One of the major obstacles to machine translation, the usefulness of phrasebooks, and learning languages in general. Poor understanding of this concept is common in people who have never learned a foreign language to at least semi-fluency, causes them to misapply words and leads to a false sense of security.

Basically, the problem is this: words in natural languages often cover more than one abstract concept, or cover only some aspects of a complex concept. Unfortunately, these boundaries are usually completely arbitrary, as there is no single logical mapping between words and concepts. Therefore, languages frequently differ in how they map words to meanings.

An example: the German adjective "scharf" covers several concepts:

  1. sharp (as in "this knife is sharp")
  2. hot/spicy (as in "Be careful, the curry sauce is hot")
  3. sexually attractive (as in "Look, what a babe!")
Now, while there exists an English word (hot) that covers meanings 2 and 3, it definitely doesn't cover meaning 1. However, "hot" has another meaning (in respect to temperature) that the German word does not cover - temperature-hot in German is "heiß" (which can also mean sexually-hot, but not spicy-hot).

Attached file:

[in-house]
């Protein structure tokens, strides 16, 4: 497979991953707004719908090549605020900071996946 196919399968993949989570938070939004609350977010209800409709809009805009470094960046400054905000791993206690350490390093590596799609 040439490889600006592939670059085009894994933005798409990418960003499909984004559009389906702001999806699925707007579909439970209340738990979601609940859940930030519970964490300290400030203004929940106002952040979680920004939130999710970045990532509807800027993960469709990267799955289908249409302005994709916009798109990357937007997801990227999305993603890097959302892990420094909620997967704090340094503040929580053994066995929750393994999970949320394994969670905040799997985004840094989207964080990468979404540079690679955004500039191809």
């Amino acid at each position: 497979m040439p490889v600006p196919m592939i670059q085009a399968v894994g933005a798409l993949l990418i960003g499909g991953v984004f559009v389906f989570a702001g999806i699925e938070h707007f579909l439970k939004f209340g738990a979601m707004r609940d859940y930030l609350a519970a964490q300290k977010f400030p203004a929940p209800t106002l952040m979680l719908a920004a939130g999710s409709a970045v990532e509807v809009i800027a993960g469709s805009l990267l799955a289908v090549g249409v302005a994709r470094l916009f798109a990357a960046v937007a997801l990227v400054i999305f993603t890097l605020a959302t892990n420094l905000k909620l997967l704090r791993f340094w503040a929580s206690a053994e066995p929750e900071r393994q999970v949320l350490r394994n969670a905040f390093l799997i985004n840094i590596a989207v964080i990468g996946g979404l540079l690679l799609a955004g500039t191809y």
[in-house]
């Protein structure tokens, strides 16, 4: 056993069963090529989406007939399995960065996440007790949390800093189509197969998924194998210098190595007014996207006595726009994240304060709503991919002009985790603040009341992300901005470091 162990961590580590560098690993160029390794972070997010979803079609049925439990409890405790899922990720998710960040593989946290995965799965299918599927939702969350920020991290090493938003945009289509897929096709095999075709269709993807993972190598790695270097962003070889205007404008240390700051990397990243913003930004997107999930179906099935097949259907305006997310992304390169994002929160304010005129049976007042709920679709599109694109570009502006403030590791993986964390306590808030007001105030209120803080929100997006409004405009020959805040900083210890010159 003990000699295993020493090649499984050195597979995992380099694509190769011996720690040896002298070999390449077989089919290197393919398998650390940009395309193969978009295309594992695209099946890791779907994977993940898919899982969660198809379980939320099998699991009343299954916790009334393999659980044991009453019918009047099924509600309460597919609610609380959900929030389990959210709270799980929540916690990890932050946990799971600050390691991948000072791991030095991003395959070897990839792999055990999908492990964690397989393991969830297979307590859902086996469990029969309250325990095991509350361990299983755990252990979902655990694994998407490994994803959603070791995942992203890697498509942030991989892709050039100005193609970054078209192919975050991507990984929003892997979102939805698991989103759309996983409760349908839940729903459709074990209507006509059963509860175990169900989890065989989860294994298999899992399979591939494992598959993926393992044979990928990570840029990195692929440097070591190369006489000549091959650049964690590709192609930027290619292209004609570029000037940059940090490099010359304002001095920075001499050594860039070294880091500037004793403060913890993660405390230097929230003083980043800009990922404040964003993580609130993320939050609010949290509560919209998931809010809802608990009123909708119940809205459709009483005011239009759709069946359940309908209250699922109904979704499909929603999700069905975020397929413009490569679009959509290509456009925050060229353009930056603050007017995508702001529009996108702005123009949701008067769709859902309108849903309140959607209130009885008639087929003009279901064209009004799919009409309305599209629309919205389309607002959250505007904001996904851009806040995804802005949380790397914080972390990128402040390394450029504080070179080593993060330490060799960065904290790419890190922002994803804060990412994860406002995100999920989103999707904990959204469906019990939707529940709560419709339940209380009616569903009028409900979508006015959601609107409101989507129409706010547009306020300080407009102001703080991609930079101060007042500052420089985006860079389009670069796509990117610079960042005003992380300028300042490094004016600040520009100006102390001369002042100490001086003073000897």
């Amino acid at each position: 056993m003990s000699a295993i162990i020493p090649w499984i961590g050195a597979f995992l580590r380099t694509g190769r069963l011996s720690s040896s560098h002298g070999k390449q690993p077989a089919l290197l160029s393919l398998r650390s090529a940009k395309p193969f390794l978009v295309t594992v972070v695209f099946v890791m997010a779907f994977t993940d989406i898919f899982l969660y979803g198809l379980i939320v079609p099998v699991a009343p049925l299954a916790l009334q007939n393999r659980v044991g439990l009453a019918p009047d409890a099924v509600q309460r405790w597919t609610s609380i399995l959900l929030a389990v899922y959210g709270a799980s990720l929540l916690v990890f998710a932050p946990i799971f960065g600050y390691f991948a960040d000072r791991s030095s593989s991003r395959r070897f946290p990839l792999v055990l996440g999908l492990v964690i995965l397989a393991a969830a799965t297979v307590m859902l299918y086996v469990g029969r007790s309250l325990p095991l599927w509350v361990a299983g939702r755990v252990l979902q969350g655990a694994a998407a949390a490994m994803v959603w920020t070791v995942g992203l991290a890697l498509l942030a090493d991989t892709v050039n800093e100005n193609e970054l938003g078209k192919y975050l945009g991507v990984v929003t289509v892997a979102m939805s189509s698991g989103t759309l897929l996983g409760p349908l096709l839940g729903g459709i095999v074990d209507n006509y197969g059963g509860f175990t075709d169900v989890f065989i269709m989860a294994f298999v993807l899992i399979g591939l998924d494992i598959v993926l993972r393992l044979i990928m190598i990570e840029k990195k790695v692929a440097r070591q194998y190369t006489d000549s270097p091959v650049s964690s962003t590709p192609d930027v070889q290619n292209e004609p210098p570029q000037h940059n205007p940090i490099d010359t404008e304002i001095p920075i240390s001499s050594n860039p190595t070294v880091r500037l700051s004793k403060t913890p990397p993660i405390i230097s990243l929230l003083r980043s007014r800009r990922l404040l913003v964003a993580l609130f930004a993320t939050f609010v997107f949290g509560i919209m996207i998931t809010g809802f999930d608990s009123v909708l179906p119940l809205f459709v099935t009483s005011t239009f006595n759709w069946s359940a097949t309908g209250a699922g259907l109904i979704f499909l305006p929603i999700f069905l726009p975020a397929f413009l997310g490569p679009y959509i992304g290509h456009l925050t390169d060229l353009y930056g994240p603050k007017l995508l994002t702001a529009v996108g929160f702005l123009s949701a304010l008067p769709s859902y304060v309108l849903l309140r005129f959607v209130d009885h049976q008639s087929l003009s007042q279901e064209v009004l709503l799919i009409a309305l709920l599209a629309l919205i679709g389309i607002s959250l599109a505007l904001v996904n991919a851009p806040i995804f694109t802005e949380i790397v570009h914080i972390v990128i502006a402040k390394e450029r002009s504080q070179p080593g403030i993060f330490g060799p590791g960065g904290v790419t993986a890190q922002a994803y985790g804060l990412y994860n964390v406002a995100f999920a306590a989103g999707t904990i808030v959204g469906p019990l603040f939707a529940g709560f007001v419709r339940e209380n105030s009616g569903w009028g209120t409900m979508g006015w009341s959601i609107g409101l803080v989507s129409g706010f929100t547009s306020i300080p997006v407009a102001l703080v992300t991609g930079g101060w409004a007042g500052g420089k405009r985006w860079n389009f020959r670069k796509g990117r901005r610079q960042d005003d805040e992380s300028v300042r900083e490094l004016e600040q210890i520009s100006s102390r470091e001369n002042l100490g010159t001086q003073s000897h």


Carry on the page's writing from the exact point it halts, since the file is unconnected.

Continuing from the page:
This effect plays hell on machine translation, because the correct translation must be derived from context, but the context isn't really available yet - you are still in the stage of parsing individual words, and other words in the vicinity may also have meaning ambiguities.

A similar effect occurs with idioms and standard phrases, such as sumimasen or itte kimasu in Japanese, which have complex meanings that do not directly correspond to any English phrase, but phrasebooks often only give the most common meanings, since saying that "sumimasen" means both "I'm sorry / Excuse me" and "Thank you" would beg an explanation beyond the scope of a phrasebook. The result is that the phrases are often misapplied or misunderstood.

To summarize: words and phrases in languages other than your own will often not have a single, direct translation to your native tongue; correct usage can often be learned only from observing native speakers a lot. Don't let this phenomenon surprise you - expect it.

By the way, loanwords are not, as getzburg suggests in his wu, excluded from this rule. "Anime" is in fact a good example, as it is used for all animation, including Disney, in Japan, while to western anime fans, anime and Disney are practically antipodes. In German, the English word handy is used to mean "celphone". In Japanese, the English word cunning means "cheating in a test", and the German word arbeit is used specifically for part-time jobs (as opposed to real employment) while in German, it mens "work" in general.